5. I don’t know why this is considered a disorder. It is definitely not the norm but generations of young people stayed behind or co-iived with parents and extended family. Culturally, there are still groups who consider this a better way to maintain a family. The notion that at 18 or 19 you should leave for college and never return is absurd. Commuter college, work and online learning has changed the way and time that youth leave home. I would rather have my child leave prepared, no debt, educated and socially mature than demand they launch, ready or not.

    Comment by Deb R — August 24, 2020 @ 4:19 AM

  6. At the age of around 62, I owned a 3 bedroom home that was far too large for me since my daughter had moved out and married. I decided to rent the 2 rooms to other women. I had a lovely, 20 something woman who wanted to move out of her parents house and into mine. She never did, however, because her parents needed the income they were making from the rent she was paying them. The parents were the ones who were unable to let her go live her life. They made it hell on her because she considered leaving them!!!

    Comment by Catherine K. — August 24, 2020 @ 5:29 AM

  7. I remember when I was first looking for a job someone suggested that I write a resume of what i would like it to look like in 20 years and then work on achieving those goals.

    Comment by Dave Foxen — August 24, 2020 @ 7:38 AM

  8. You mention above about FTL issues for adult children and even recognize some mental health issues such as Depression and Anxiety. I have several members of my mental health support group who have adult children with mental illness (e.g. Schizophrenia) who are experiencing many of the same issues as stated above. Do the same “How to break the FTL cycle” steps, process, and tools apply with an adult child who has Schizophrenia and still living at home at age 49? Or are there any additional steps or actions you recommend for dealing with adult children who have Schizophrenia and are still living at home? They are also unwilling to help out, are very demanding, expect family members to be their servants, etc. Any additional recommendations would be very helpful. Thank you.

    Comment by Mark Kulhanek — August 24, 2020 @ 7:58 AM

  9. Just kick them out. It’s not that children are too dependent on their parents, it’s that parents are too emotionally dependent on their children. The parents are lonely and really they don’t want their children to leave. It’s one thing if the parents live on a farm and the children work as hard as the parents. It’s quite another thing of the parents just let the children live there because they don’t want to see them go. Also, it’s really the parents fault because they let the kids sit in the bedroom is looking at their iPhones all day. Parents have done a terrible job with the children lately and turned out lazy and useless people. As far as I’m concerned they should all leave the home and they’re 18 and support themselves completely, even if it means I have to clean toilets to do it. This generation of parents suffers from pathological passivity and niceness.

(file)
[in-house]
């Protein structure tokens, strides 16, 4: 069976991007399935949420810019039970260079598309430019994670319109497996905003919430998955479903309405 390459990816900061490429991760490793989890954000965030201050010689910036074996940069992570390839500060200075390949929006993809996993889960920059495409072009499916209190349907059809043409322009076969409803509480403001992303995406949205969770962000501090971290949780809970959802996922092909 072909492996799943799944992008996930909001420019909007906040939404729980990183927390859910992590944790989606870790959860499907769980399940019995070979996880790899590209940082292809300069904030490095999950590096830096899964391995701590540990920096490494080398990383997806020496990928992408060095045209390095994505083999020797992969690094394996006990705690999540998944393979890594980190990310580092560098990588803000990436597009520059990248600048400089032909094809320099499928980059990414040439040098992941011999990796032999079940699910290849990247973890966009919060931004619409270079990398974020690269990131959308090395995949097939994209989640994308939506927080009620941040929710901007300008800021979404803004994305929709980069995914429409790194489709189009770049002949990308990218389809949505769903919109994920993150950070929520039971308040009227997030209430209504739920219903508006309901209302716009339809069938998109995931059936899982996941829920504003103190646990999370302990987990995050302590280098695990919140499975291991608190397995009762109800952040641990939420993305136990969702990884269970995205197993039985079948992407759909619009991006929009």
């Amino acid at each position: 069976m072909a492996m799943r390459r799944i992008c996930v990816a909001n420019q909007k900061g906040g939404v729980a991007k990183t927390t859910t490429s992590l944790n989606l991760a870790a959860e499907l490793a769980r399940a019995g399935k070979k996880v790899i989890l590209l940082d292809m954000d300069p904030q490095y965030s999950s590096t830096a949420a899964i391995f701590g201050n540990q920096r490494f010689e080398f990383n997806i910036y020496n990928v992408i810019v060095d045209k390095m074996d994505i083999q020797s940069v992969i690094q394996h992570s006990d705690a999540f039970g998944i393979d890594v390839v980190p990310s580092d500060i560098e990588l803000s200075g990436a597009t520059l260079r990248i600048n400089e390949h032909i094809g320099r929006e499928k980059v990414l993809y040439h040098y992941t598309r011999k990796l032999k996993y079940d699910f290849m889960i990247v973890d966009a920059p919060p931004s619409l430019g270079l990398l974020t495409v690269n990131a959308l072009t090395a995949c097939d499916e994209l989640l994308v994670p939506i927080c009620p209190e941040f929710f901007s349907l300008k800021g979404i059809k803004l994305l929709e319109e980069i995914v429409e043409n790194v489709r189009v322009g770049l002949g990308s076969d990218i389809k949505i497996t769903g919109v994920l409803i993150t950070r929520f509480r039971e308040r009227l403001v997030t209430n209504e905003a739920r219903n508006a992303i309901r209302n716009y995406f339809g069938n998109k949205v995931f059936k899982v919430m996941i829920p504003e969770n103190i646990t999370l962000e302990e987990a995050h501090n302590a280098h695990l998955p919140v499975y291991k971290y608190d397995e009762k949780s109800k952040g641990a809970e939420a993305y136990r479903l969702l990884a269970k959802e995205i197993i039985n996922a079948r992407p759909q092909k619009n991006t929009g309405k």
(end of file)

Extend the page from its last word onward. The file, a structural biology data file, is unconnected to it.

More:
Comment by Shelley — August 24, 2020 @ 6:36 PM

  10. definitely a great article, and drawing attention to a topic that means more focus in today’s society. One of the largest contributors to this that I have observed, but that isn’t fully addressed here, is the ways that the codependency is encouraged by the parent. What I have seen more often than not, is that it is a parent who does not want to be alone, has defined their purpose as revolving around their child, has control issues themselves, or is generally unable to detach from their child. In some cases I’ve seen this span more than one generation, with the grandparent, parent, and child repeating the same pattern. Wildest can certainly happen with either the paternal or the maternal parent, it does seem to be a more common trend among the maternal side, and often accompanies that parent not being in a relationship of their own. I personally think this is extremely unhealthy relational behavior for everyone involved.

    Comment by Christopher B — August 25, 2020 @ 1:14 PM

  11. The Twenties have very important developmental milestones. Maturity develops as they experience and cope with hardship in vocation and mating. On average there are 2 launches and returns before the final launch to full adulthood. The brain is not done until 25 so lets look as launch as successive approximation, and encourage it as such.

    Comment by Nancy Sakmar — August 25, 2020 @ 4:55 PM

  12. Hello Mark, thank you for reaching out. We have more information on our website regarding Schizophrenia and Schizoaffective Disorders here: Addressing the root cause with a SPECT scan would be a great starting point to addressing further symptoms and lifestyle choices such as still living at home. For more information, please contact us:

    Comment by Amen Clinics — August 26, 2020 @ 12:49 PM